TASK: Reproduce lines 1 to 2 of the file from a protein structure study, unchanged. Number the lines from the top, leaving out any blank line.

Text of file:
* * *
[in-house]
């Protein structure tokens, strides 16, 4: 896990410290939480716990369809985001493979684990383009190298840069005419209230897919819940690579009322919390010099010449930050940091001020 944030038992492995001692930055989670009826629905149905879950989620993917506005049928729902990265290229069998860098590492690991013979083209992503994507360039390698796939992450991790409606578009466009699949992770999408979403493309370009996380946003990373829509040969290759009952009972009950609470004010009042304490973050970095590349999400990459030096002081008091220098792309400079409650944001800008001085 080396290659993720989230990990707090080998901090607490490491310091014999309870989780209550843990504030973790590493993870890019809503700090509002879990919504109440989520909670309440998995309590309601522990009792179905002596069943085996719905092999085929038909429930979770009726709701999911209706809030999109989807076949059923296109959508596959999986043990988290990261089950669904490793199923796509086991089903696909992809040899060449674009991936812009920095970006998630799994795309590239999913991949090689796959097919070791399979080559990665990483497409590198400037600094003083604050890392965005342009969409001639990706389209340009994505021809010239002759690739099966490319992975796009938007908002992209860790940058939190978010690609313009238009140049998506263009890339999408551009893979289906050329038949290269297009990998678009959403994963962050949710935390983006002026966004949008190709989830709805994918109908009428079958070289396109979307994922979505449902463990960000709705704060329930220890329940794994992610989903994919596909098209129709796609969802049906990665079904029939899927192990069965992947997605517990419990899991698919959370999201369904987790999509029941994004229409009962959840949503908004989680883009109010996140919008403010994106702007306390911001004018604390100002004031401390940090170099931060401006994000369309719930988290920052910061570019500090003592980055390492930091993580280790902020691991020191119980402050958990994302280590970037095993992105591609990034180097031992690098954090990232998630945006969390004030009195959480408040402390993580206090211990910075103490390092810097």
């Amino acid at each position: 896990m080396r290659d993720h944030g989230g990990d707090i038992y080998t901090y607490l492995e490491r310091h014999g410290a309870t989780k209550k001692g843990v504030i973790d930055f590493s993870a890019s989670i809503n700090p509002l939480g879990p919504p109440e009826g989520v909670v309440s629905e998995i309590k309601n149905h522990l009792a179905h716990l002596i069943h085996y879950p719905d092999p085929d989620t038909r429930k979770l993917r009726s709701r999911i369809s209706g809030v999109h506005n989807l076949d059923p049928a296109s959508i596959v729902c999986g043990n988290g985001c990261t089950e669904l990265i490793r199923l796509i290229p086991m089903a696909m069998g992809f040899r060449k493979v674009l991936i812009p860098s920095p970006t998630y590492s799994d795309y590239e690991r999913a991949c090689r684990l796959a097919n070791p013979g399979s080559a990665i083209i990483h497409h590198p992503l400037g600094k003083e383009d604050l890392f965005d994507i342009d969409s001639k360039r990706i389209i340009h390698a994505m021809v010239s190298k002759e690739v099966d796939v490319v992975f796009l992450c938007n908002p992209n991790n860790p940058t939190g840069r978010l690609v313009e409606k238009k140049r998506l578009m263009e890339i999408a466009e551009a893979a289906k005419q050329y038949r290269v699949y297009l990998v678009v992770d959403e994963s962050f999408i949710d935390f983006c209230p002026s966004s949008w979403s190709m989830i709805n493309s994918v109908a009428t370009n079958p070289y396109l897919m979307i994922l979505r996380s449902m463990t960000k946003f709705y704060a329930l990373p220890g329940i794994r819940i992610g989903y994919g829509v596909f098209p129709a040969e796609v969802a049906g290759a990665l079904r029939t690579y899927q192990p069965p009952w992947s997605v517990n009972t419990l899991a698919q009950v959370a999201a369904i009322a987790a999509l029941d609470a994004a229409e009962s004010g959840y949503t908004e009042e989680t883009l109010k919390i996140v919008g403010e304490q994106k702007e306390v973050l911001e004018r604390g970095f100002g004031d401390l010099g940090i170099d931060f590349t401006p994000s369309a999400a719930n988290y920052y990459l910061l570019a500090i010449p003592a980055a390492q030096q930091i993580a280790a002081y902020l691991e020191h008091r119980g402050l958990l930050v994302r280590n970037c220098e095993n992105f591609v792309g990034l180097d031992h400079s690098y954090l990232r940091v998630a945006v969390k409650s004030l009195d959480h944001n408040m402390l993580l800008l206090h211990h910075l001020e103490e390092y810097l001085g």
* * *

[in-house]
């Protein structure tokens, strides 16, 4: 896990410290939480716990369809985001493979684990383009190298840069005419209230897919819940690579009322919390010099010449930050940091001020 944030038992492995001692930055989670009826629905149905879950989620993917506005049928729902990265290229069998860098590492690991013979083209992503994507360039390698796939992450991790409606578009466009699949992770999408979403493309370009996380946003990373829509040969290759009952009972009950609470004010009042304490973050970095590349999400990459030096002081008091220098792309400079409650944001800008001085 080396290659993720989230990990707090080998901090607490490491310091014999309870989780209550843990504030973790590493993870890019809503700090509002879990919504109440989520909670309440998995309590309601522990009792179905002596069943085996719905092999085929038909429930979770009726709701999911209706809030999109989807076949059923296109959508596959999986043990988290990261089950669904490793199923796509086991089903696909992809040899060449674009991936812009920095970006998630799994795309590239999913991949090689796959097919070791399979080559990665990483497409590198400037600094003083604050890392965005342009969409001639990706389209340009994505021809010239002759690739099966490319992975796009938007908002992209860790940058939190978010690609313009238009140049998506263009890339999408551009893979289906050329038949290269297009990998678009959403994963962050949710935390983006002026966004949008190709989830709805994918109908009428079958070289396109979307994922979505449902463990960000709705704060329930220890329940794994992610989903994919596909098209129709796609969802049906990665079904029939899927192990069965992947997605517990419990899991698919959370999201369904987790999509029941994004229409009962959840949503908004989680883009109010996140919008403010994106702007306390911001004018604390100002004031401390940090170099931060401006994000369309719930988290920052910061570019500090003592980055390492930091993580280790902020691991020191119980402050958990994302280590970037095993992105591609990034180097031992690098954090990232998630945006969390004030009195959480408040402390993580206090211990910075103490390092810097």